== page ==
Nursing

Ask the expert: Advanced beginners in staff development

Nurse Leader Insider, September 10, 2012

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This week, Adrianne E. Avillion defines an advanced beginner in staff development and gives examples of an advanced beginner’s strengths and weaknesses.     

Q. Could you please explain the characteristics of an advanced beginner in staff development?

A. The advanced beginner is not a nursing professional development (NPD) specialist. They have dealt with enough “real life” situations in the form of inservice and just-in-time training that they know that learning activities must incorporate the principles of adult learning, have a purpose that is communicated to the learners, have specific learning objectives, contain appropriate content, and a mechanism for participants to evaluate the learning activity. They follow specific rules and guidelines and are fairly easily “thrown” by the unexpected.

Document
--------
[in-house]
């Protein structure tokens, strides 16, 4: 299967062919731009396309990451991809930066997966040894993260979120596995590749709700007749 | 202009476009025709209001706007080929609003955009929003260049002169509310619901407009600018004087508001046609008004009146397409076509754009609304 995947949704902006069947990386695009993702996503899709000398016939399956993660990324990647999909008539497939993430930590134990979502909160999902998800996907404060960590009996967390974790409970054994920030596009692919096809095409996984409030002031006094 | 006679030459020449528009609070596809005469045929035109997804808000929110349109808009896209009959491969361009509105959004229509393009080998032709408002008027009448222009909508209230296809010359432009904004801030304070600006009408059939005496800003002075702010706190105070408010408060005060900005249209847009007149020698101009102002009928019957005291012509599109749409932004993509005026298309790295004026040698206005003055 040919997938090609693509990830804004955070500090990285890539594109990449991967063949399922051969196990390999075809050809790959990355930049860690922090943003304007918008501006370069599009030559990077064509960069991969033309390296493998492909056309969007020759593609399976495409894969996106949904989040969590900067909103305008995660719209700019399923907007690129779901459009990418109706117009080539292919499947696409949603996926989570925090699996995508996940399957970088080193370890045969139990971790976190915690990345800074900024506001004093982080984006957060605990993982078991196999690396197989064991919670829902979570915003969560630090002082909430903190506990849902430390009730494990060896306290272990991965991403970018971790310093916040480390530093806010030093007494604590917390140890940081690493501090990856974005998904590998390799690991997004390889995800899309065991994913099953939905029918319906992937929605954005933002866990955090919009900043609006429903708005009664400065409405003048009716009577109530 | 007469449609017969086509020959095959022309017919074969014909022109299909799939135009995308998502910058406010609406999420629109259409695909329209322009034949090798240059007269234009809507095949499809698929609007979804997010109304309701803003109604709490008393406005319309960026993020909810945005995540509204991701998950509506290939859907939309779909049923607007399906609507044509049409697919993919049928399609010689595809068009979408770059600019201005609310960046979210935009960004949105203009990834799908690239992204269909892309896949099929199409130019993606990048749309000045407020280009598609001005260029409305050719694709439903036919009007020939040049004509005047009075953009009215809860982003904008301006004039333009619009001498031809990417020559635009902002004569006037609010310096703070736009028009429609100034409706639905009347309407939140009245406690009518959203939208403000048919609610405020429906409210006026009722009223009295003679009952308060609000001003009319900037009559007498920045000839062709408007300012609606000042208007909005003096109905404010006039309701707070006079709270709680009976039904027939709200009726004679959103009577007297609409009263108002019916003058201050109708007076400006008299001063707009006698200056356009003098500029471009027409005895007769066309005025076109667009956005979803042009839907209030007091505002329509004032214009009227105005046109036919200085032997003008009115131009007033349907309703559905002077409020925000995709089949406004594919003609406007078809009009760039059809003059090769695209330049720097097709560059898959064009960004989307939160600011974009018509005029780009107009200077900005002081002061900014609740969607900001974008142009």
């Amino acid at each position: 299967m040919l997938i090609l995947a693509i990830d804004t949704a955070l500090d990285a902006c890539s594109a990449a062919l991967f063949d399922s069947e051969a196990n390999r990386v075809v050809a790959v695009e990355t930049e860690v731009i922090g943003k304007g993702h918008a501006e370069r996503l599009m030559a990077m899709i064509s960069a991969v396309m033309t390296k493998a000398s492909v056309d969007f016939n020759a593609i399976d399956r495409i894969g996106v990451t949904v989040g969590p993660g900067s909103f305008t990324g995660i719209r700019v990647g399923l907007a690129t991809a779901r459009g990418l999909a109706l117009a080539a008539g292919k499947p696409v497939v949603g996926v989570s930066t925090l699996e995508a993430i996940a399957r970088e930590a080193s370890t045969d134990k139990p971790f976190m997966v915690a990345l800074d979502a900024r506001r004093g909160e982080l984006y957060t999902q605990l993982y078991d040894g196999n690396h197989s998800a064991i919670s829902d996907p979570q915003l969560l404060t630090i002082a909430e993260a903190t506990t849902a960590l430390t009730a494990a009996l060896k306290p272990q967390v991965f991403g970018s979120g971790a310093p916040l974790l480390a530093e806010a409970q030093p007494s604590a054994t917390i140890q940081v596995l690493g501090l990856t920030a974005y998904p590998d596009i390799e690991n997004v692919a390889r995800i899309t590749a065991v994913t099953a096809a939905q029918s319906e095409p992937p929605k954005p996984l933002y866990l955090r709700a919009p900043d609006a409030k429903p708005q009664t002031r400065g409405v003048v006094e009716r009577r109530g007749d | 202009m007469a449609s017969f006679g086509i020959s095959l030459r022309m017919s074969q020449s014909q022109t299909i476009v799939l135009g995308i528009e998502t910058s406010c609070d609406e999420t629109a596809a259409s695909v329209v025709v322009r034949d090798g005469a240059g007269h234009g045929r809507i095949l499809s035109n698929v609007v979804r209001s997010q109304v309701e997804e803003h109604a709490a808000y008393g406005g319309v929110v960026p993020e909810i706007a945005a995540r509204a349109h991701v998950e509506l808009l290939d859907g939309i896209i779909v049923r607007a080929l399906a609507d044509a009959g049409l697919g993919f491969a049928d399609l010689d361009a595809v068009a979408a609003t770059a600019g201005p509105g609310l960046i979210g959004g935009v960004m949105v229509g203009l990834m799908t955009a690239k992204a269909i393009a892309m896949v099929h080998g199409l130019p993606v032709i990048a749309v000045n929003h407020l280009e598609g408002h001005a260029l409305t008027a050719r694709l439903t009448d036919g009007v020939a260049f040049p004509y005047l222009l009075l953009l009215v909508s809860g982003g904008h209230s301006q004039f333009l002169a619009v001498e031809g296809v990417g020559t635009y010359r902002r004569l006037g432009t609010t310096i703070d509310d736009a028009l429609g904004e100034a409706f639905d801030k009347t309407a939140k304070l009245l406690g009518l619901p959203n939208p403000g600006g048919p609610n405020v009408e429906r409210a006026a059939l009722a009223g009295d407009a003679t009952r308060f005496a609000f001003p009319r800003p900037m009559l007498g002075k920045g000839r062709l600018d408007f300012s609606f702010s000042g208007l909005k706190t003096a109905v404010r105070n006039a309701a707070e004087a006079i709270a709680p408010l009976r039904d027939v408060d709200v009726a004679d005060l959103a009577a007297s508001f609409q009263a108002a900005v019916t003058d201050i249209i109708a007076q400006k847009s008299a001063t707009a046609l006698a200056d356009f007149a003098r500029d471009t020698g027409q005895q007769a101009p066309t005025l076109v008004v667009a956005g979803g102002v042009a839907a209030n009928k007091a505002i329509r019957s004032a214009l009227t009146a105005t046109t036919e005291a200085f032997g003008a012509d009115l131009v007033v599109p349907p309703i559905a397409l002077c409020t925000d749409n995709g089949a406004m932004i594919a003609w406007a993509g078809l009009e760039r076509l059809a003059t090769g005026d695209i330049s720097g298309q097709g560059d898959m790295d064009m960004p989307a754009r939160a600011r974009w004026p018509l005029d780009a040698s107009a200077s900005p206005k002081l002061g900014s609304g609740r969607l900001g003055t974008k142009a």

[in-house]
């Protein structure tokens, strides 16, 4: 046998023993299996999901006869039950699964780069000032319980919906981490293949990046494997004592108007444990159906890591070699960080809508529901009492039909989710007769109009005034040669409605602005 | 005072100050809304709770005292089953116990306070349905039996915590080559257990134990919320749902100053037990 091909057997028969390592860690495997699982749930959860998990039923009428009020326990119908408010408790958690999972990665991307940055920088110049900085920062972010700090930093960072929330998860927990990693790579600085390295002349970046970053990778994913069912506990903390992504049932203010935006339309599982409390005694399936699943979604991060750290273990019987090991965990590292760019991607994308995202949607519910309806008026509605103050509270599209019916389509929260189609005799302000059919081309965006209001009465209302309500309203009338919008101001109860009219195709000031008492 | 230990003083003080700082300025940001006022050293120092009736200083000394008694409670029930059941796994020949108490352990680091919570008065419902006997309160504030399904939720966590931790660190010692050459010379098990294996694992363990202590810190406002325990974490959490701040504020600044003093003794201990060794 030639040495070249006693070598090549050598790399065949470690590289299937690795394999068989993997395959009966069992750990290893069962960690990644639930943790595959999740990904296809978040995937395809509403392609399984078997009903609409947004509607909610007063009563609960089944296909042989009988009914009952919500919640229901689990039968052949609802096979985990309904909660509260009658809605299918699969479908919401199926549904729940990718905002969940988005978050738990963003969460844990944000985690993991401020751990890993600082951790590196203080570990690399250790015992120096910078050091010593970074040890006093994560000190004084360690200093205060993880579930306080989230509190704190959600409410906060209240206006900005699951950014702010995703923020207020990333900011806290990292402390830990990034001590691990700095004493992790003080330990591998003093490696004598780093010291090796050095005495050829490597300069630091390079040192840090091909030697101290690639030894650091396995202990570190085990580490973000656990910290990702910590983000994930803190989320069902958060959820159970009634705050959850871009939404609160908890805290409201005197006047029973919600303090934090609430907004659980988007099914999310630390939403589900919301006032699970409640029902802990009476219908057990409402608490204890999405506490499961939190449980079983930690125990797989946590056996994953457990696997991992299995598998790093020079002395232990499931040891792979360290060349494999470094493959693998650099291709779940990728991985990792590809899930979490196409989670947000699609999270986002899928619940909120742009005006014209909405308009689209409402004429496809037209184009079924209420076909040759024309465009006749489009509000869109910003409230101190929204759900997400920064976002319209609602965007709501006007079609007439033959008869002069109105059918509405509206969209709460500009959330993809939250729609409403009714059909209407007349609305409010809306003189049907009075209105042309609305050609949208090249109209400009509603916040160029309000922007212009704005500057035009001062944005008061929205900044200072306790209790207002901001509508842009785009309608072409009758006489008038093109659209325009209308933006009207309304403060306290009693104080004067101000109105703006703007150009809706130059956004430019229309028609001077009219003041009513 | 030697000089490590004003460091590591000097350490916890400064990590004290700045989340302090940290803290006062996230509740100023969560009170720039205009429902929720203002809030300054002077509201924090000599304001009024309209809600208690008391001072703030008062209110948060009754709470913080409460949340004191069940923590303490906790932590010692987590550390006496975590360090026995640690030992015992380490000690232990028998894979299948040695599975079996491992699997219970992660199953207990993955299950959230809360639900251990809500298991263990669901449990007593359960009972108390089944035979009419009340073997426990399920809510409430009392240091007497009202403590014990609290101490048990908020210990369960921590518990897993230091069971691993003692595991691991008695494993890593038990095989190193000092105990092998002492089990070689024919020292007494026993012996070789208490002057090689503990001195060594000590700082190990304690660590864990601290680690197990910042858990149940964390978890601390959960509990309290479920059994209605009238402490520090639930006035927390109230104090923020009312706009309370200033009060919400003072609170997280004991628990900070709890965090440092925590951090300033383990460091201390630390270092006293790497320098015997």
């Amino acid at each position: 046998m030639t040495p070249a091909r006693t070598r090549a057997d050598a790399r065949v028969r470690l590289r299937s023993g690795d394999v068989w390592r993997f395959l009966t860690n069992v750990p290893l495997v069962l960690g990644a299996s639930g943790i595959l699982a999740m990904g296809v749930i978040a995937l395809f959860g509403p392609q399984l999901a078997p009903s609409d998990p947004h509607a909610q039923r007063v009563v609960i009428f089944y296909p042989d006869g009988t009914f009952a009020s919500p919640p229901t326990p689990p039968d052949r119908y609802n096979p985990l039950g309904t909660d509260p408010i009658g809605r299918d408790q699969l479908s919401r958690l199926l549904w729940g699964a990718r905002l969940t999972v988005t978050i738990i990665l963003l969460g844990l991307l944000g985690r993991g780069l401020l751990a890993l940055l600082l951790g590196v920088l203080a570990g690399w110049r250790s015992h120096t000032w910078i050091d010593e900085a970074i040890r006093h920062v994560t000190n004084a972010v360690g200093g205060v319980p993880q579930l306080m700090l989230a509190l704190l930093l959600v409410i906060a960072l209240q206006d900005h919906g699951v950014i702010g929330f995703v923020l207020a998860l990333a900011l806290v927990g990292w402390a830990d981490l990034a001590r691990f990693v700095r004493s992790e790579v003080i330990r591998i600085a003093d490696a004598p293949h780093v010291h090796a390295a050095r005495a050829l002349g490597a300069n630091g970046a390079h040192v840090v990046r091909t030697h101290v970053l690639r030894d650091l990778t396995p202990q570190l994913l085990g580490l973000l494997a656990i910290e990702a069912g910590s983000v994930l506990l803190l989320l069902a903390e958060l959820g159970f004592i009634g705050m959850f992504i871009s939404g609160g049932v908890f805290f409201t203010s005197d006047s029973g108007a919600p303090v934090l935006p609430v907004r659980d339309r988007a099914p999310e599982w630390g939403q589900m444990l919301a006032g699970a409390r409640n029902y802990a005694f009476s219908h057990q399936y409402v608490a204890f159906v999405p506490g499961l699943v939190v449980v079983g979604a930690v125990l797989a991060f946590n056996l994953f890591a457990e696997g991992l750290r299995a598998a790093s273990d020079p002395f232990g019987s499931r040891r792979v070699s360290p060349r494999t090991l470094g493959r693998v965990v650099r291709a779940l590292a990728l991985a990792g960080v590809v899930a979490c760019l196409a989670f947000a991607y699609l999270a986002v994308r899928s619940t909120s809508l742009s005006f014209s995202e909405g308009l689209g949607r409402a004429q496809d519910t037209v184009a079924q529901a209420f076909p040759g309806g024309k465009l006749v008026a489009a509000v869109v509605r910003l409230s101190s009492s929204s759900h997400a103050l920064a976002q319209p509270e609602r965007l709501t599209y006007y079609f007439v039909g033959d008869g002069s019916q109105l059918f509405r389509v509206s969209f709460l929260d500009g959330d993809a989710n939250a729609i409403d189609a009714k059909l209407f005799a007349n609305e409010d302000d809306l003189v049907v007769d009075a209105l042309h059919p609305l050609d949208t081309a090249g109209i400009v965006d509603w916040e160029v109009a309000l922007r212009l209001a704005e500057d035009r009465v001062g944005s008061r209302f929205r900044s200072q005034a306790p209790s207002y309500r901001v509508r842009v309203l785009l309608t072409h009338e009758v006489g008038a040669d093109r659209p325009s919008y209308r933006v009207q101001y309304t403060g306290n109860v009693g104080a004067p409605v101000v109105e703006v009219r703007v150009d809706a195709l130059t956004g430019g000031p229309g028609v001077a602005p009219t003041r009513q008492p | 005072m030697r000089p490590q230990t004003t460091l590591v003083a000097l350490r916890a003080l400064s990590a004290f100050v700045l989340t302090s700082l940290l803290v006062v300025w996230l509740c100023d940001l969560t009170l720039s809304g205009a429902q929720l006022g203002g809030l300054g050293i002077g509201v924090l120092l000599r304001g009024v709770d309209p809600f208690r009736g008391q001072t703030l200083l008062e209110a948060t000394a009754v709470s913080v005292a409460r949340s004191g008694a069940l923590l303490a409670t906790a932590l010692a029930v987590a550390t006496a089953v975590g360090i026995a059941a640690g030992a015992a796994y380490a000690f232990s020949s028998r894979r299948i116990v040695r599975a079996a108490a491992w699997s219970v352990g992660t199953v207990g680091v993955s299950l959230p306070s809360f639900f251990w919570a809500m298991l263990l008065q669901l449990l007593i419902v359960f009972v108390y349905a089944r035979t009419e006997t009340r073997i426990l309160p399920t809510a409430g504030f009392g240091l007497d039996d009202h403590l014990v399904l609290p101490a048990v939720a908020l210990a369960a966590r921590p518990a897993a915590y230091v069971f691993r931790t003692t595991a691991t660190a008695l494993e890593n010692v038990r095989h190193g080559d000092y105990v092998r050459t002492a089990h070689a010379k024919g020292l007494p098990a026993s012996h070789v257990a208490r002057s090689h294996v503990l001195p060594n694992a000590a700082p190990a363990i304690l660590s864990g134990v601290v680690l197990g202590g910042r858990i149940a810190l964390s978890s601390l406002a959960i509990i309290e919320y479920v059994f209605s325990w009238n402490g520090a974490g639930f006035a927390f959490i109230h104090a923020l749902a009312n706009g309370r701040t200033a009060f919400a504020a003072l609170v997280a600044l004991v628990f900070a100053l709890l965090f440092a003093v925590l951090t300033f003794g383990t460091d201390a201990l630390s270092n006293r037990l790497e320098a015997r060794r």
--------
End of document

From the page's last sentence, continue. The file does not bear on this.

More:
For example, advanced beginners know that resistant learners cannot be allowed to disrupt the education activity. They have been taught specific strategies to deal with resistance and may even have implemented such strategies on occasion. But the first time their repertoire of strategies fails to defuse the resistance they are likely to become flustered. Or they may not be accustomed to receiving a significant number of “negative” comments on evaluations completed by learners. They follow the “rules” for good inservice planning and may be easily offended by negative reactions.

Advanced beginners may be novices who were nurtured and are now ready to assume their initial role in staff development. They may be candidates from another organization or facility who are already well-versed as advanced beginners and are looking for a new employer. Whatever the case, advanced beginners should receive a thoughtful, thorough orientation and become part of an environment that will nurture their professional growth and development.

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